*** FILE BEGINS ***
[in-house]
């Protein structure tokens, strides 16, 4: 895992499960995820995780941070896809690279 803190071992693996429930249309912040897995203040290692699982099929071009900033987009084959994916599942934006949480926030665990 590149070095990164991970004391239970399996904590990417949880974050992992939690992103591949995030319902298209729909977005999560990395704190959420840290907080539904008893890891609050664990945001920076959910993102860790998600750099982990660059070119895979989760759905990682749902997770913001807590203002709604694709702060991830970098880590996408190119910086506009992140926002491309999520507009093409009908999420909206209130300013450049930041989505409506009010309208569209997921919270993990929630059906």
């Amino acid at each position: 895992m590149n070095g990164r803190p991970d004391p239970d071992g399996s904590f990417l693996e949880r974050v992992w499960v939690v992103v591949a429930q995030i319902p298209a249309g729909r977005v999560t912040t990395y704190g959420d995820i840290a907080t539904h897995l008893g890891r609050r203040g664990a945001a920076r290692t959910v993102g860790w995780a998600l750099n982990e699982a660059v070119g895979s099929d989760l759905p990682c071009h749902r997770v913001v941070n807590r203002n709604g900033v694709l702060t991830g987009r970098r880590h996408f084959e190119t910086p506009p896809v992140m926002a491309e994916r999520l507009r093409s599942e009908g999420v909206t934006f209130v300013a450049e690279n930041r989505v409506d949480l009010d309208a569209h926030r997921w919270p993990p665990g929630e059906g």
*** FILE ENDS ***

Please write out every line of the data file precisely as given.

[in-house]
């Protein structure tokens, strides 16, 4: 895992499960995820995780941070896809690279 803190071992693996429930249309912040897995203040290692699982099929071009900033987009084959994916599942934006949480926030665990 590149070095990164991970004391239970399996904590990417949880974050992992939690992103591949995030319902298209729909977005999560990395704190959420840290907080539904008893890891609050664990945001920076959910993102860790998600750099982990660059070119895979989760759905990682749902997770913001807590203002709604694709702060991830970098880590996408190119910086506009992140926002491309999520507009093409009908999420909206209130300013450049930041989505409506009010309208569209997921919270993990929630059906």
């Amino acid at each position: 895992m590149n070095g990164r803190p991970d004391p239970d071992g399996s904590f990417l693996e949880r974050v992992w499960v939690v992103v591949a429930q995030i319902p298209a249309g729909r977005v999560t912040t990395y704190g959420d995820i840290a907080t539904h897995l008893g890891r609050r203040g664990a945001a920076r290692t959910v993102g860790w995780a998600l750099n982990e699982a660059v070119g895979s099929d989760l759905p990682c071009h749902r997770v913001v941070n807590r203002n709604g900033v694709l702060t991830g987009r970098r880590h996408f084959e190119t910086p506009p896809v992140m926002a491309e994916r999520l507009r093409s599942e009908g999420v909206t934006f209130v300013a450049e690279n930041r989505v409506d949480l009010d309208a569209h926030r997921w919270p993990p665990g929630e059906g």